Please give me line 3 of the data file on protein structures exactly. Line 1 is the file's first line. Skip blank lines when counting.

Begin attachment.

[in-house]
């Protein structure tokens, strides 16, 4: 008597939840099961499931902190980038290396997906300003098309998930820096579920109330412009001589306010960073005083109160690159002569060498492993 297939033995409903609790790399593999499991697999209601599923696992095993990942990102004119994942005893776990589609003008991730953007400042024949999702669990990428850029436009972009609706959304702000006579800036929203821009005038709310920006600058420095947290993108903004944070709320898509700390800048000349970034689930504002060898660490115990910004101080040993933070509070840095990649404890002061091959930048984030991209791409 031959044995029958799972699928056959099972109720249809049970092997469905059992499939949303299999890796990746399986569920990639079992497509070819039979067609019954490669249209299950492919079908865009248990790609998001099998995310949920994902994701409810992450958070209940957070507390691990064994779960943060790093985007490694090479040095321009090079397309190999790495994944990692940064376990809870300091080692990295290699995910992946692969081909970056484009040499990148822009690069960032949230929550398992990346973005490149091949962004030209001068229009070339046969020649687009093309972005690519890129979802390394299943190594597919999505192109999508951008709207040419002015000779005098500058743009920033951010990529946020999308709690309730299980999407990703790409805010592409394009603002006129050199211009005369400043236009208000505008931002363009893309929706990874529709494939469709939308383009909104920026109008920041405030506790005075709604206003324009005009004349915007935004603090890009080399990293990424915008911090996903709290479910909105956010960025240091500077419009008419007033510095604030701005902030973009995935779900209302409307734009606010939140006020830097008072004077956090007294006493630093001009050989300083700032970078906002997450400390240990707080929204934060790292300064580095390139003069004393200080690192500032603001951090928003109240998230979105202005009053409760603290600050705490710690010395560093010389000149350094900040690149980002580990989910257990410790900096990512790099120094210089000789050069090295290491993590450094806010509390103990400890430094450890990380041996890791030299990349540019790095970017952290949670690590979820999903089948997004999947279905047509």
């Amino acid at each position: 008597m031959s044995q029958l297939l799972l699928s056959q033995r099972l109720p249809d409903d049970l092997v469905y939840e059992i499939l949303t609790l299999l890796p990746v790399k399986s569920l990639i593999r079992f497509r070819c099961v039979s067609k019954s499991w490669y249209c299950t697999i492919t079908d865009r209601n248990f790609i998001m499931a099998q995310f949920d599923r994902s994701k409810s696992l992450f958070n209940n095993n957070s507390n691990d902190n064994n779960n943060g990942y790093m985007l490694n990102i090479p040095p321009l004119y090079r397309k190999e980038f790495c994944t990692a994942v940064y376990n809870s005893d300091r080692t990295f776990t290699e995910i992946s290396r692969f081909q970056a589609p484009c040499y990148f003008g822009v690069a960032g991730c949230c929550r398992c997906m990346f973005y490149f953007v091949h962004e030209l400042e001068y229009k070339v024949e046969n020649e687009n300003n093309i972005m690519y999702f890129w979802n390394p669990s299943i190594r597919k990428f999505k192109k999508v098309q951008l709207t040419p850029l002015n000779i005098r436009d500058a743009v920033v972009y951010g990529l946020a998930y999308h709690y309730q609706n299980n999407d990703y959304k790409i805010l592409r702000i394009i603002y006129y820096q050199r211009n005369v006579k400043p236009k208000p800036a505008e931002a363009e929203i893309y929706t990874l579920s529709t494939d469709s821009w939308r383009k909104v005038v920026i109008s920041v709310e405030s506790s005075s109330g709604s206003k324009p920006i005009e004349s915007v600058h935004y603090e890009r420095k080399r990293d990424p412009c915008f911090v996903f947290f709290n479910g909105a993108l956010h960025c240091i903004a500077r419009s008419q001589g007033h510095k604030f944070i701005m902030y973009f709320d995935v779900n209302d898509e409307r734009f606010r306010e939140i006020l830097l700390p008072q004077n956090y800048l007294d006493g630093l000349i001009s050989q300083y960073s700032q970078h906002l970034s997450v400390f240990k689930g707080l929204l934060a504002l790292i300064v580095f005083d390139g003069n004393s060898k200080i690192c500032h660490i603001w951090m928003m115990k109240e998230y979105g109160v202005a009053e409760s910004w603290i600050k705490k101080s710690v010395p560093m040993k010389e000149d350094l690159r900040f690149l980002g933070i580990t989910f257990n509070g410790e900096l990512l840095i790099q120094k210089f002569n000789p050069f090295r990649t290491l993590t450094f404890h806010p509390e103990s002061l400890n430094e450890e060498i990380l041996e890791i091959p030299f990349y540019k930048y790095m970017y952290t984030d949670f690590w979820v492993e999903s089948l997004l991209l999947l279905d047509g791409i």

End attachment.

């Amino acid at each position: 008597m031959s044995q029958l297939l799972l699928s056959q033995r099972l109720p249809d409903d049970l092997v469905y939840e059992i499939l949303t609790l299999l890796p990746v790399k399986s569920l990639i593999r079992f497509r070819c099961v039979s067609k019954s499991w490669y249209c299950t697999i492919t079908d865009r209601n248990f790609i998001m499931a099998q995310f949920d599923r994902s994701k409810s696992l992450f958070n209940n095993n957070s507390n691990d902190n064994n779960n943060g990942y790093m985007l490694n990102i090479p040095p321009l004119y090079r397309k190999e980038f790495c994944t990692a994942v940064y376990n809870s005893d300091r080692t990295f776990t290699e995910i992946s290396r692969f081909q970056a589609p484009c040499y990148f003008g822009v690069a960032g991730c949230c929550r398992c997906m990346f973005y490149f953007v091949h962004e030209l400042e001068y229009k070339v024949e046969n020649e687009n300003n093309i972005m690519y999702f890129w979802n390394p669990s299943i190594r597919k990428f999505k192109k999508v098309q951008l709207t040419p850029l002015n000779i005098r436009d500058a743009v920033v972009y951010g990529l946020a998930y999308h709690y309730q609706n299980n999407d990703y959304k790409i805010l592409r702000i394009i603002y006129y820096q050199r211009n005369v006579k400043p236009k208000p800036a505008e931002a363009e929203i893309y929706t990874l579920s529709t494939d469709s821009w939308r383009k909104v005038v920026i109008s920041v709310e405030s506790s005075s109330g709604s206003k324009p920006i005009e004349s915007v600058h935004y603090e890009r420095k080399r990293d990424p412009c915008f911090v996903f947290f709290n479910g909105a993108l956010h960025c240091i903004a500077r419009s008419q001589g007033h510095k604030f944070i701005m902030y973009f709320d995935v779900n209302d898509e409307r734009f606010r306010e939140i006020l830097l700390p008072q004077n956090y800048l007294d006493g630093l000349i001009s050989q300083y960073s700032q970078h906002l970034s997450v400390f240990k689930g707080l929204l934060a504002l790292i300064v580095f005083d390139g003069n004393s060898k200080i690192c500032h660490i603001w951090m928003m115990k109240e998230y979105g109160v202005a009053e409760s910004w603290i600050k705490k101080s710690v010395p560093m040993k010389e000149d350094l690159r900040f690149l980002g933070i580990t989910f257990n509070g410790e900096l990512l840095i790099q120094k210089f002569n000789p050069f090295r990649t290491l993590t450094f404890h806010p509390e103990s002061l400890n430094e450890e060498i990380l041996e890791i091959p030299f990349y540019k930048y790095m970017y952290t984030d949670f690590w979820v492993e999903s089948l997004l991209l999947l279905d047509g791409i």